The formula that must be used is called “PMT” function.

The formula is like this:

This formula one can use to know what monthly savings and investment is necessary to build one’s retirement corpus.

Lets use this MS Excel formula for Jack.

Jack | Remarks | |

Size of Retirement Corpus (fv) | Rs.2.45 Crore | |

Years in hand before retirement | 25 years | Nper = 25 x 12 |

Return on investment | 12% | Jack has decided to invest systematically through SIP in a balanced mutual fund |

So lets see how this formula shapes up for Jack:

So, by using this formula in excel, monthly savings and investment that jack must do to build and retirement corpus of Rs.2.45 Crores is Rs.12,911 per month

## #5. Where to invest money in accumulation stage?

In the accumulation phase, the target of the planner should be on corpus building.

The faster and easier the corpus is build the better.

In my opinion, here the person should concentrate on growth investing.

Generally people try to play safe here too.

But considering that one has such huge time horizon available for investing, going all guns blazing should not be a big worry.

People who are farthest away from retirement (like people in their 20’s and early 30’s) should definitely consider growth investing over any other options.

Here I will try to list down all “traditional” investment options which a person can use to invest their money in accumulation stage of retirement planning:

### #5.1 Employee Provident Fund Scheme (EPF)

This is a mandatory, retirement linked, savings scheme that all employers must provide for its employees.

As per this scheme, the employee mandatorily must contribute 12% of his basic salary and allowances to the EPF scheme.

Employee’s can also contribute voluntarily more than 12%.

Employer’s contribution is fixed at 12%.

Each passing month both employee and the employers must contribute 12% + 12% to the EPF scheme.

EPF scheme provides close to 8.6% interest rate on the deposits made by the employers and the employees.

These days one can also check their EPF balance by **sending SMS** from the registered mobile number.

### #5.2 Employee Pension Scheme (EPS)

Employee pension scheme actually comes in the package with the above EPF scheme.

We know that 12% is contributed to the EPF by the employer.

Out of this 12%, 8.33% is diverted to the EPS scheme.

Moreover, the central government of India also contributes to EPS.

In addition to the employer’s contribution of 8.33% to EPS, GOI (Central) also contributes 1.16% of employee’s basic salary towards EPS.

### #2.3 Gratuity

An employers should mandatorily pay a gratuity to the employee.

If the employee has completed the services in company for a continuous period of 5 years, he becomes eligible for the gratuity.

The employee can claim gratuity only when his employment is terminated due to resignation etc.

Insurance companies like:

- LIC,
- ICICPRULIFE,
- KOTAK,
- MAXLIFE,
- AVIVA,
- AEGON LIFE,
- SHRIRAM LIFE etc

…provide group gratuity scheme.

### #5.4 Voluntary Provident Fund (VPF)

When we have options like EPF, why VPF is required?

It is true that EPF is a great retirement linked investment option.

But the problem with EPF is that, it is available for only salaried employees.

So what options are available for self-employed people which can compare with EPF?

Voluntary Provident Fund (VPF) is the answer.

VPF can also be used by salaried employees to contribute additionally to their retirement fund over and above their EPF.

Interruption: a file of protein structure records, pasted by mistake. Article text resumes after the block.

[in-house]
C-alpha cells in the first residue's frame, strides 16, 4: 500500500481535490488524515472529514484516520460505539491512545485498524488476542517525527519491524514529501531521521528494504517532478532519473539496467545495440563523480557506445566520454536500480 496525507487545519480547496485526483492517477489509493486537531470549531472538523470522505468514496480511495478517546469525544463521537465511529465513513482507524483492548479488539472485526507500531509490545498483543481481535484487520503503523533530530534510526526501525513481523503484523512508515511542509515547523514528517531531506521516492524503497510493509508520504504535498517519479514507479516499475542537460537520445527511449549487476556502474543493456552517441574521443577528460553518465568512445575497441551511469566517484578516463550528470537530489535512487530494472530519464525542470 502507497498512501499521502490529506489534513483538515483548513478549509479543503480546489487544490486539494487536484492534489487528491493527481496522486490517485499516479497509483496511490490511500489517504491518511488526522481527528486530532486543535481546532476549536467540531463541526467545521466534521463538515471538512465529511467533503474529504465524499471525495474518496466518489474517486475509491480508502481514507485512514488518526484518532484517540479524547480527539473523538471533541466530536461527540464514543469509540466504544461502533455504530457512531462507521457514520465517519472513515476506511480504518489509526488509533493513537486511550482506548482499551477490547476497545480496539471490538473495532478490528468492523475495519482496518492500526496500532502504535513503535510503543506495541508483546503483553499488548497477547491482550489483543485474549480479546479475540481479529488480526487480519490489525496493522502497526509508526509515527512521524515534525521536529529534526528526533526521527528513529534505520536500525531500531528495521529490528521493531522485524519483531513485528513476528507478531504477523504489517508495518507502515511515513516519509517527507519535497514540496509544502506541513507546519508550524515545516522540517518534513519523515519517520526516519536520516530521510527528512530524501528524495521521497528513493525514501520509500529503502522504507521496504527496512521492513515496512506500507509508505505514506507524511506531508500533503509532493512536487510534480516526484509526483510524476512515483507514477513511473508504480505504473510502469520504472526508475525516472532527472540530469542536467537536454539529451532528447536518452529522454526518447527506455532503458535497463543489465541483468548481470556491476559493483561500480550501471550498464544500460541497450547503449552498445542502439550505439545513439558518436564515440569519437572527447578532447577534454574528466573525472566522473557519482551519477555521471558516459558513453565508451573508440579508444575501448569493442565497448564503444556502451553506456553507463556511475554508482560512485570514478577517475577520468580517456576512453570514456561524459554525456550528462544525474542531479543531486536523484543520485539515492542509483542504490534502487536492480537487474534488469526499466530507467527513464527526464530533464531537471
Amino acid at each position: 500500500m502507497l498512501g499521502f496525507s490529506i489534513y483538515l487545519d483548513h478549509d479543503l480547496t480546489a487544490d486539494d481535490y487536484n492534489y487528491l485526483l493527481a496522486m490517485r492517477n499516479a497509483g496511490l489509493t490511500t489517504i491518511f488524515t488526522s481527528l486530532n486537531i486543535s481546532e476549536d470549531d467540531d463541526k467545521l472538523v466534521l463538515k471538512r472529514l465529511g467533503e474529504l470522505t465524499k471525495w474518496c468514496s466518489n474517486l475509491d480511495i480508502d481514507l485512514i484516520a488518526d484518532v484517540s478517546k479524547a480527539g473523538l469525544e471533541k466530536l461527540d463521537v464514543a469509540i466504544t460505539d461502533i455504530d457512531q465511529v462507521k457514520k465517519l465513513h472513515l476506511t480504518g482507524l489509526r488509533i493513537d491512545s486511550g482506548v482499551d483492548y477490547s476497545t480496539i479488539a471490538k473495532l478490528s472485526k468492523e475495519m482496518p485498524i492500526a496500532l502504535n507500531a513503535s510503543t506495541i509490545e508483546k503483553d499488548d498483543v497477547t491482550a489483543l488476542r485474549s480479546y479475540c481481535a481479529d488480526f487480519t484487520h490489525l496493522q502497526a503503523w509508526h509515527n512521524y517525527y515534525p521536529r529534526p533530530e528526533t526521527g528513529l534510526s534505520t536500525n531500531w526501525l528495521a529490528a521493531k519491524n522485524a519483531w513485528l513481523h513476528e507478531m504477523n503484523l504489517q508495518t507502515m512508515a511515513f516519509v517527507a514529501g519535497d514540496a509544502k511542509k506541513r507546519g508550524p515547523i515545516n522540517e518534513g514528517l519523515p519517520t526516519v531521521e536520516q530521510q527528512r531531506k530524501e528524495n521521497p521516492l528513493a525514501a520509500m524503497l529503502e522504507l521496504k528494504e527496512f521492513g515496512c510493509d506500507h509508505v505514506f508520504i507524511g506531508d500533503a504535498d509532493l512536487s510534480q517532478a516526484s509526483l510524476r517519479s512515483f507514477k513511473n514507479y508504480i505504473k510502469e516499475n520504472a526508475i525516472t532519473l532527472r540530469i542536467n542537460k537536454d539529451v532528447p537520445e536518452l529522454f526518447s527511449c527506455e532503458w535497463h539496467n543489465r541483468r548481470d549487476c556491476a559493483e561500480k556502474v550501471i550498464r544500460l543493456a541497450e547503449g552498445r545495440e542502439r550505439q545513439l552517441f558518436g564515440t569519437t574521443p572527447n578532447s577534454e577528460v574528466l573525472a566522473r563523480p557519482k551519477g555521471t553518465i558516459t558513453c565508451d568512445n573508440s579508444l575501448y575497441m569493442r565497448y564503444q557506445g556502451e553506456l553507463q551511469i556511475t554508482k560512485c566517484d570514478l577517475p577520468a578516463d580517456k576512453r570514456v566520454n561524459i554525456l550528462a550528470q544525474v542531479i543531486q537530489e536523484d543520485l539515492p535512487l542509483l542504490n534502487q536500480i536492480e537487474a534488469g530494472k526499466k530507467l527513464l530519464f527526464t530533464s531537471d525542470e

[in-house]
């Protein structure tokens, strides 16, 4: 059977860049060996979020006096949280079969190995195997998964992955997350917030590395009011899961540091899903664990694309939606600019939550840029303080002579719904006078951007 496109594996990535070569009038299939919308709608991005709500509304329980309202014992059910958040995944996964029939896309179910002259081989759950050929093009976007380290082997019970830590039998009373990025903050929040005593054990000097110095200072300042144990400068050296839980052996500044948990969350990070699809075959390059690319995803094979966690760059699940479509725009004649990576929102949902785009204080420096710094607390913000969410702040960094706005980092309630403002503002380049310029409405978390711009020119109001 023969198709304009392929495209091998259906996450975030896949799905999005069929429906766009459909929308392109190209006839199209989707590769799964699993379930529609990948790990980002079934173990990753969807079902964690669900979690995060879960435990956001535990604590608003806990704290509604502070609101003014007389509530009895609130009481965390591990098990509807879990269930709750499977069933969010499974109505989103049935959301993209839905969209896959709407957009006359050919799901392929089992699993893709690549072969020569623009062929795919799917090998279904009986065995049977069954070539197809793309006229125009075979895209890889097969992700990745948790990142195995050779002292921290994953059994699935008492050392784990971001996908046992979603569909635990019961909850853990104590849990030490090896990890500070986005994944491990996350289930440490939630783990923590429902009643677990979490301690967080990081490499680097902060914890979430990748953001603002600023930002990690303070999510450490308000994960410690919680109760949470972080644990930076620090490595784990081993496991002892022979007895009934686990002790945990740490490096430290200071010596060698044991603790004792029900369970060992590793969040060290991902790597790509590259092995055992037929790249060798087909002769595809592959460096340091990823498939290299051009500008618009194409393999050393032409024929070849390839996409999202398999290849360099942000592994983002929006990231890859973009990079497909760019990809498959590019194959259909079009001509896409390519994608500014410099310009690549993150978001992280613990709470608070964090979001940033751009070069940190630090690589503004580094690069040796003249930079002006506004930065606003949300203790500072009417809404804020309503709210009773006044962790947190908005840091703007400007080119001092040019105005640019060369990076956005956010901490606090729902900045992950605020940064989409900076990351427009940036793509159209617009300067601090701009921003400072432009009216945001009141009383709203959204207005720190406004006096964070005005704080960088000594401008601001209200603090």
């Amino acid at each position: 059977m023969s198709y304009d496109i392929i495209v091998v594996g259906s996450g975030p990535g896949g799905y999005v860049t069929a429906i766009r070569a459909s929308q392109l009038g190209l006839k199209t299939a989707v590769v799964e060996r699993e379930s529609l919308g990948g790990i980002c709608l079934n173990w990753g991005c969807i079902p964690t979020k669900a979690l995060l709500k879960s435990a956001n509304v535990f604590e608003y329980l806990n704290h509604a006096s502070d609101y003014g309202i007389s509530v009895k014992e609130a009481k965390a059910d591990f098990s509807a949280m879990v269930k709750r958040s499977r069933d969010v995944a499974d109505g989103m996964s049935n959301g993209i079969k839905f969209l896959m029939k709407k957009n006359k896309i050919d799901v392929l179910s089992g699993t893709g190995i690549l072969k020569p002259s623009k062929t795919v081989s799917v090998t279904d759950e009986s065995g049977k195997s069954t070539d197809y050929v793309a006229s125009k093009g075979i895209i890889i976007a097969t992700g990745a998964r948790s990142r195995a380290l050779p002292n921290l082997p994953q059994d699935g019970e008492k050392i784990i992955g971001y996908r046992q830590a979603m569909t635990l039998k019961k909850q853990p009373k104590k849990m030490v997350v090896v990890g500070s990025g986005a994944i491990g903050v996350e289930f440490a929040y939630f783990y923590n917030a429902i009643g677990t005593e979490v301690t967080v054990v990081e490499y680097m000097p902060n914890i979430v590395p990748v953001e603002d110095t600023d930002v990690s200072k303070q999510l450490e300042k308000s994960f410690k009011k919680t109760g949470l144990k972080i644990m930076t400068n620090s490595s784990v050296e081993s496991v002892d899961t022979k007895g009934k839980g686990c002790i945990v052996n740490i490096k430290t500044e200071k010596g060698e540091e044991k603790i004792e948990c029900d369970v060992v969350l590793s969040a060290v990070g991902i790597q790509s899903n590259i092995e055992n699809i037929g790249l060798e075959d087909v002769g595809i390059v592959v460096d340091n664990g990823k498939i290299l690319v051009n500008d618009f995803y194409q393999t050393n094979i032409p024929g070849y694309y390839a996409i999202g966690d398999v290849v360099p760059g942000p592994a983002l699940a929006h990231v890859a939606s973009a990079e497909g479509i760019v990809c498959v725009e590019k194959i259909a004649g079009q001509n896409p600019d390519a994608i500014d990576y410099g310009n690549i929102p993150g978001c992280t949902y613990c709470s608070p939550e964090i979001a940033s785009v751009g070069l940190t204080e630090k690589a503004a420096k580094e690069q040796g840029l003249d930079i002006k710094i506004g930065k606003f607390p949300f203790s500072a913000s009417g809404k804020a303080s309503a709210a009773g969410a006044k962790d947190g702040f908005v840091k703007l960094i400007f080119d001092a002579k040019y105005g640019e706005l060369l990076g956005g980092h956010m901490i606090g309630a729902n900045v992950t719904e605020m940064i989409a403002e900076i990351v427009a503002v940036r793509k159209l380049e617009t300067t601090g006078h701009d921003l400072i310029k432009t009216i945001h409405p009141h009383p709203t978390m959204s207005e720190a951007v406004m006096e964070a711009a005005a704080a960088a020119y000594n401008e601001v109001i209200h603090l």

Salaried employees often use VPF to increase their retirement linked savings if they think that EPF fund is not sufficient.

Employees can also ask their employer to deduct VPF from their salary each month.

### #5.5 National Pension Scheme (NPS)

NPS is also a retirement linked investment scheme that all individuals above 18 years of age can utility to build their retirement corpus.

NPS is comparatively a new retirement plan made available by government of India in year 2009.

I personally consider it as very effective tool to building a heavy retirement corpus.

NPS is suitable for anyone. Why?

Because the minimum contribution in NSP is as low as Rs.500 per month (Rs.6000 per year).

There is no maximum limit. It means people of almost all income class can opt for NPS.

Another advantage of NPS is the way they invest their accumulated money.

The distribution of funds by NPS is fantastic.

It exactly match the priority of an average Indian to build a sufficiently big retirement corpus.

NPS distributes their funds into three asset class.

**E**: 1st Asset Class (High risk, high return options like equity)**C**: 2nd Asset Class (Medium risk, medium return options like fixed income plans)**G**: 3rd Asset Class (low risk, low return options like low risk debt linked plans)

How funds are distributed between E,C & G? The proportion is decided based on the investor’s age.

Younger people will have portfolio heavier in E. Old people will have portfolio heavier in G.

Lets see how portfolio contribution change with age of people:

How much returns can be expected from NPS?

### #5.6 Public Provident Fund (PPF)

Like EPF and VPF, Public Provident Fund (PPF) scheme is another retirement plan offered by government of India.

Like VPF, here as well, one can contribute as low as Rs.500 per month.

But in VSF, there is a upper limit to contribution.

The upper limit is Rs,1,50,000 per annum (Rs.12,500 per month).

PPF also has a lock-in period of 15 years.

But partial withdrawals are allowed from seventh year onwards.

Premature closure of PPF account is not not allowed.

Means the contributed fund must remain locked for 15 years (except for partial withdrawals allowed as per rules).

After completion of 15 years, one can withdraw the whole amount or can extend the with 5 years block periods.